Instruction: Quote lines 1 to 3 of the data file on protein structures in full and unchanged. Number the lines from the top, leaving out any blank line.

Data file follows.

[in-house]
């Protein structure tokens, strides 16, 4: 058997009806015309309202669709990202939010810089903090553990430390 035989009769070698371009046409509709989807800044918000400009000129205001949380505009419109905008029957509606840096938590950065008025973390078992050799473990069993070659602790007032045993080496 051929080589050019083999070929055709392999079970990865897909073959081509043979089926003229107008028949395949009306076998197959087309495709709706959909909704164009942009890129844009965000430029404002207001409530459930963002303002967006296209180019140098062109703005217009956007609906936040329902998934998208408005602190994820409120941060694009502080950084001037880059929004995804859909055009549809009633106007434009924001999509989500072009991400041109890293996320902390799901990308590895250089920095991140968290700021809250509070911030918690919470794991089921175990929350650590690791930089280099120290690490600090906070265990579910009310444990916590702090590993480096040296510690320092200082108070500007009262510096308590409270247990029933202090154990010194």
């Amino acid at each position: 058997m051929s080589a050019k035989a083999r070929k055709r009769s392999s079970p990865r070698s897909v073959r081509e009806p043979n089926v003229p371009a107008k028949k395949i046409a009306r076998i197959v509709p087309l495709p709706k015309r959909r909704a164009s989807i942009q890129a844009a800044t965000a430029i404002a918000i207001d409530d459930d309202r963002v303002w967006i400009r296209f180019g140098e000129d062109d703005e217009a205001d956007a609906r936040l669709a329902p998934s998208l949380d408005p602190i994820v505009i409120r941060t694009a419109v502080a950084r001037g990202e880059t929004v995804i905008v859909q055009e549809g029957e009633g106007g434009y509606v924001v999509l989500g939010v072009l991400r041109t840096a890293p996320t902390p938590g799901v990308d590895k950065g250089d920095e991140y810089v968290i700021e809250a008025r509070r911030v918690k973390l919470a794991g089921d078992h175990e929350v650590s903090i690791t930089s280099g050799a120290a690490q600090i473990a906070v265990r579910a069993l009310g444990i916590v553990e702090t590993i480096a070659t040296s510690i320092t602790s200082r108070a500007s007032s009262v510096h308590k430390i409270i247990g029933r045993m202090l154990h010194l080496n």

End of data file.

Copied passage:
[in-house]
């Protein structure tokens, strides 16, 4: 058997009806015309309202669709990202939010810089903090553990430390 035989009769070698371009046409509709989807800044918000400009000129205001949380505009419109905008029957509606840096938590950065008025973390078992050799473990069993070659602790007032045993080496 051929080589050019083999070929055709392999079970990865897909073959081509043979089926003229107008028949395949009306076998197959087309495709709706959909909704164009942009890129844009965000430029404002207001409530459930963002303002967006296209180019140098062109703005217009956007609906936040329902998934998208408005602190994820409120941060694009502080950084001037880059929004995804859909055009549809009633106007434009924001999509989500072009991400041109890293996320902390799901990308590895250089920095991140968290700021809250509070911030918690919470794991089921175990929350650590690791930089280099120290690490600090906070265990579910009310444990916590702090590993480096040296510690320092200082108070500007009262510096308590409270247990029933202090154990010194």
């Amino acid at each position: 058997m051929s080589a050019k035989a083999r070929k055709r009769s392999s079970p990865r070698s897909v073959r081509e009806p043979n089926v003229p371009a107008k028949k395949i046409a009306r076998i197959v509709p087309l495709p709706k015309r959909r909704a164009s989807i942009q890129a844009a800044t965000a430029i404002a918000i207001d409530d459930d309202r963002v303002w967006i400009r296209f180019g140098e000129d062109d703005e217009a205001d956007a609906r936040l669709a329902p998934s998208l949380d408005p602190i994820v505009i409120r941060t694009a419109v502080a950084r001037g990202e880059t929004v995804i905008v859909q055009e549809g029957e009633g106007g434009y509606v924001v999509l989500g939010v072009l991400r041109t840096a890293p996320t902390p938590g799901v990308d590895k950065g250089d920095e991140y810089v968290i700021e809250a008025r509070r911030v918690k973390l919470a794991g089921d078992h175990e929350v650590s903090i690791t930089s280099g050799a120290a690490q600090i473990a906070v265990r579910a069993l009310g444990i916590v553990e702090t590993i480096a070659t040296s510690i320092t602790s200082r108070a500007s007032s009262v510096h308590k430390i409270i247990g029933r045993m202090l154990h010194l080496n």